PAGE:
Hi Dibble,Just a quick aside to any newbies lurking – and I was one of those a few months ago and made exactly this mistake: There is no 'pass mark' for each individual paper in the KEVI exam, it's just a way of speaking -a very useful way- but not actually true. Scores for all papers are added together and if they reach the magic number – you're in.
In reply to your NVR questions:-
Yes I did obtain the raws scores for the 3 sections from the KE Foundation office for the tests in Nov 2004 for Sept 2005 entry.
These were a table of standardised scores, but for NVR for a child of my son's age (late Dec birthday), a pass core of 114 for this section (in this year) equated to raw score of 50 correct out of 70. (If you are interested, the corresponding scores for VR and Numerical were 64/100 and 44/82)
Thanks for those stats, it's really given me something to get my teeth into.
For NVR in 2005 it certainly seems that many candidates did have a good attempt at most of the questions. Answering half the questions wouldn't reach an average mark either, I think. Probably my sons recollection is wrong, or just maybe this year was markedly different from 2005
I don't think randomly ticking all the remaining question boxes would be particularly beneficial (we used to try this with sample papers when my son first started with 11+ practice questions)
Could it be that your practice questions were too easy, relative to KEVI exam, to show a benefit for random ticking? This is what I found anyway. If you're going to score 90percent in an exam then there's little room for improvement and even less need to worry about it.
Taking the 2005 Numerical reasoning as an example and assuming 5 options per questions. Around 2 in every 100 candidates could expect to get 24 of the required 44 marks by luck – perhaps 10 in every 100 should get 20 lucky marks - if they tick every question.
“Spend most of your time choosing and answering a quarter of the questions then guess the rest” would have been a bet worth taking for a struggling candidate - in that paper, in that year. And that's to 'pass' the paper of course. It is possible to come back from a merely average mark on one paper with good attempts at the other two.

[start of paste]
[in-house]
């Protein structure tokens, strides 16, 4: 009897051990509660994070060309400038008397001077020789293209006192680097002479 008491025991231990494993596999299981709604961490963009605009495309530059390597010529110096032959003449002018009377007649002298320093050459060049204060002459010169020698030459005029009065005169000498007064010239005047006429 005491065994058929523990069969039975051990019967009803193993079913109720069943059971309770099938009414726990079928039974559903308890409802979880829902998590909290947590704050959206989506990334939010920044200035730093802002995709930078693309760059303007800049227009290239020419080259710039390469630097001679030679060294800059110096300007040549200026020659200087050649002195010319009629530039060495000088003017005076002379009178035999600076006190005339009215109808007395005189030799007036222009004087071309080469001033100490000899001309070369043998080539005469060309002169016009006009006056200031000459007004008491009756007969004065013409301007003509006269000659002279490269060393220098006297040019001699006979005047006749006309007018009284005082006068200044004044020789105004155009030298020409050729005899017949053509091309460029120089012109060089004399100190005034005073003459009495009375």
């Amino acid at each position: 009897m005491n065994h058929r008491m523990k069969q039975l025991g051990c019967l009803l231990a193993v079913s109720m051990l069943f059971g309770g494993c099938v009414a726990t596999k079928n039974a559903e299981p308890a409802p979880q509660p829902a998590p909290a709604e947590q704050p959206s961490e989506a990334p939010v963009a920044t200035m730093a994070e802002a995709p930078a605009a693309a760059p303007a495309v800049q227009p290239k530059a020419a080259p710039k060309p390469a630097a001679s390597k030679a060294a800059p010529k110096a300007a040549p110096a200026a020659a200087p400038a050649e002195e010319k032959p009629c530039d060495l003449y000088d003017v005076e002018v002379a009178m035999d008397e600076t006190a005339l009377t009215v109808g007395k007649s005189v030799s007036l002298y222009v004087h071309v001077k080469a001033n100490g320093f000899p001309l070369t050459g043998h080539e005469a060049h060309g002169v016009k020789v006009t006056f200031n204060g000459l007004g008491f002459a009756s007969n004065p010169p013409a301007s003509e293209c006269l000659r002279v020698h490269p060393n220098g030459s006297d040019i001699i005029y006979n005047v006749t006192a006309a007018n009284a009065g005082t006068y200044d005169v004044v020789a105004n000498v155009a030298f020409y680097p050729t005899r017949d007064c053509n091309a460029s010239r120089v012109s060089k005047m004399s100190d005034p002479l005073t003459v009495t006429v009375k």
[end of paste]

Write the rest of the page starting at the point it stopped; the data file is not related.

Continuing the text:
However a good technique can help improve the probability. If you get you child to put a line through any solution they have identified as being NOT the answer - they if they can't answer the question they will have an improved chance of guessing the correct answer. This does work.
No argument there. I guess the very brightest candidates don't have to bother doing that but everyone else should. From what I can work out – and I'll be very happy if someone wants to step in and improve or ridicule my maths – though guessing between three options is a marked improvement over guessing between four, guessing between five options is not falling off the end of the probability curve.
I'm not suggesting that bulk guessing on all three papers is ever going to get you through but very good exam technique in one weak area, and a bit of luck, might just turn a disaster into something you can make up for in the other two papers - and provide a bit of hope for a bright child who's spotted that they have a weakness in one area.
Unless of course, I'm being daft, my maths is wrong or the answer to the question “could there be a clever marking scheme to reduce the advantage of bulk, blind guessing?” Is "Yes!"